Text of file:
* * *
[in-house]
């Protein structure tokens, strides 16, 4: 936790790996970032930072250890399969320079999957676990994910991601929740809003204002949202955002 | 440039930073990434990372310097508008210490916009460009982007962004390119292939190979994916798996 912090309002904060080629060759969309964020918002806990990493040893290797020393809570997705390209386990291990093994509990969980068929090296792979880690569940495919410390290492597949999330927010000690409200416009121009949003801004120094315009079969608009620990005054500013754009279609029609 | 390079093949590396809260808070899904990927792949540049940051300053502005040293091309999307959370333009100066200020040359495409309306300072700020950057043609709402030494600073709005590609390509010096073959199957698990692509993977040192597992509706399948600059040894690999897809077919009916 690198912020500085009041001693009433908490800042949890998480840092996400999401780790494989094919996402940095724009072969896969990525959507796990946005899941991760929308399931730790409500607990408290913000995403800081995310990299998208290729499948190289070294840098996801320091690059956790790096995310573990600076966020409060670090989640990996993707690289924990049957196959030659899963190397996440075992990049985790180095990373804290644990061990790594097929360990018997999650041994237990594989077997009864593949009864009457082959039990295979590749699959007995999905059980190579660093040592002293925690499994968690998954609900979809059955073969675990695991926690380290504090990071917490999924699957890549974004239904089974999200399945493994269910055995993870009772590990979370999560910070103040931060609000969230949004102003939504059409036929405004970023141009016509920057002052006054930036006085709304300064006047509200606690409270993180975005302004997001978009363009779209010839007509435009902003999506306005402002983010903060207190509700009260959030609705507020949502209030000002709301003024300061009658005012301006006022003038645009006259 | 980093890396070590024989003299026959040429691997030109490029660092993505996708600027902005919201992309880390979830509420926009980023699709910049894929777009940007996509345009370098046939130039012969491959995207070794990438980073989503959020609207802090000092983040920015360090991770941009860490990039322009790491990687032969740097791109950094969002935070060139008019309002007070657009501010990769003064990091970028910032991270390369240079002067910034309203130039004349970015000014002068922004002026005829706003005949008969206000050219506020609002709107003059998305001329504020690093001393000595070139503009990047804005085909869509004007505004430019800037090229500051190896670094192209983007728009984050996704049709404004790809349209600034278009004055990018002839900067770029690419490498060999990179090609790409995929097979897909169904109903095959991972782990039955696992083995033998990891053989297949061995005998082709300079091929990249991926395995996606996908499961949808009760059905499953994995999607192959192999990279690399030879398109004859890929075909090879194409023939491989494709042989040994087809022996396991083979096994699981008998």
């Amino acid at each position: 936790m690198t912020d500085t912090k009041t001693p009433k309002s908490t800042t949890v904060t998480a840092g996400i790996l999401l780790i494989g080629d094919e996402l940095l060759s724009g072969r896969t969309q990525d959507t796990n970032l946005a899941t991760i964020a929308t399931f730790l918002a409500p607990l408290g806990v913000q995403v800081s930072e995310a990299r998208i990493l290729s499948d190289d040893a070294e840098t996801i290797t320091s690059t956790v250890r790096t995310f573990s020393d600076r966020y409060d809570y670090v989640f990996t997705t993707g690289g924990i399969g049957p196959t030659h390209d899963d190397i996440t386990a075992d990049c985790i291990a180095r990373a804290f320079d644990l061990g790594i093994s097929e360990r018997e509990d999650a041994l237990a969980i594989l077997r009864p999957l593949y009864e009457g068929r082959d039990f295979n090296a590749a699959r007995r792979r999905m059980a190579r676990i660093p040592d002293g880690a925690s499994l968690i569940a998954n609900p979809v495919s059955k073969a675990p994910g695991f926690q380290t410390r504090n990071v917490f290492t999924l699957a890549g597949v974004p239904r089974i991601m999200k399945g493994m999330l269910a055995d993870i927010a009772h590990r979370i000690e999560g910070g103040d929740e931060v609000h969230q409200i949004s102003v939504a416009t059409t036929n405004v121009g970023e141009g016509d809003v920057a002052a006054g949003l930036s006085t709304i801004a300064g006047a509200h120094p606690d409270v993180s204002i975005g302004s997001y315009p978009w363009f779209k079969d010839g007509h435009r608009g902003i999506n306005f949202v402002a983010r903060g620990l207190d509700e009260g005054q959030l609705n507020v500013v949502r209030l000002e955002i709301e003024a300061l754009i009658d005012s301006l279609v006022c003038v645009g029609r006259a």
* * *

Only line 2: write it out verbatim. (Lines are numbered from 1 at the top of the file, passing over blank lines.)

């Protein structure tokens, strides 16, 4: 936790790996970032930072250890399969320079999957676990994910991601929740809003204002949202955002 | 440039930073990434990372310097508008210490916009460009982007962004390119292939190979994916798996 912090309002904060080629060759969309964020918002806990990493040893290797020393809570997705390209386990291990093994509990969980068929090296792979880690569940495919410390290492597949999330927010000690409200416009121009949003801004120094315009079969608009620990005054500013754009279609029609 | 390079093949590396809260808070899904990927792949540049940051300053502005040293091309999307959370333009100066200020040359495409309306300072700020950057043609709402030494600073709005590609390509010096073959199957698990692509993977040192597992509706399948600059040894690999897809077919009916 690198912020500085009041001693009433908490800042949890998480840092996400999401780790494989094919996402940095724009072969896969990525959507796990946005899941991760929308399931730790409500607990408290913000995403800081995310990299998208290729499948190289070294840098996801320091690059956790790096995310573990600076966020409060670090989640990996993707690289924990049957196959030659899963190397996440075992990049985790180095990373804290644990061990790594097929360990018997999650041994237990594989077997009864593949009864009457082959039990295979590749699959007995999905059980190579660093040592002293925690499994968690998954609900979809059955073969675990695991926690380290504090990071917490999924699957890549974004239904089974999200399945493994269910055995993870009772590990979370999560910070103040931060609000969230949004102003939504059409036929405004970023141009016509920057002052006054930036006085709304300064006047509200606690409270993180975005302004997001978009363009779209010839007509435009902003999506306005402002983010903060207190509700009260959030609705507020949502209030000002709301003024300061009658005012301006006022003038645009006259 | 980093890396070590024989003299026959040429691997030109490029660092993505996708600027902005919201992309880390979830509420926009980023699709910049894929777009940007996509345009370098046939130039012969491959995207070794990438980073989503959020609207802090000092983040920015360090991770941009860490990039322009790491990687032969740097791109950094969002935070060139008019309002007070657009501010990769003064990091970028910032991270390369240079002067910034309203130039004349970015000014002068922004002026005829706003005949008969206000050219506020609002709107003059998305001329504020690093001393000595070139503009990047804005085909869509004007505004430019800037090229500051190896670094192209983007728009984050996704049709404004790809349209600034278009004055990018002839900067770029690419490498060999990179090609790409995929097979897909169904109903095959991972782990039955696992083995033998990891053989297949061995005998082709300079091929990249991926395995996606996908499961949808009760059905499953994995999607192959192999990279690399030879398109004859890929075909090879194409023939491989494709042989040994087809022996396991083979096994699981008998």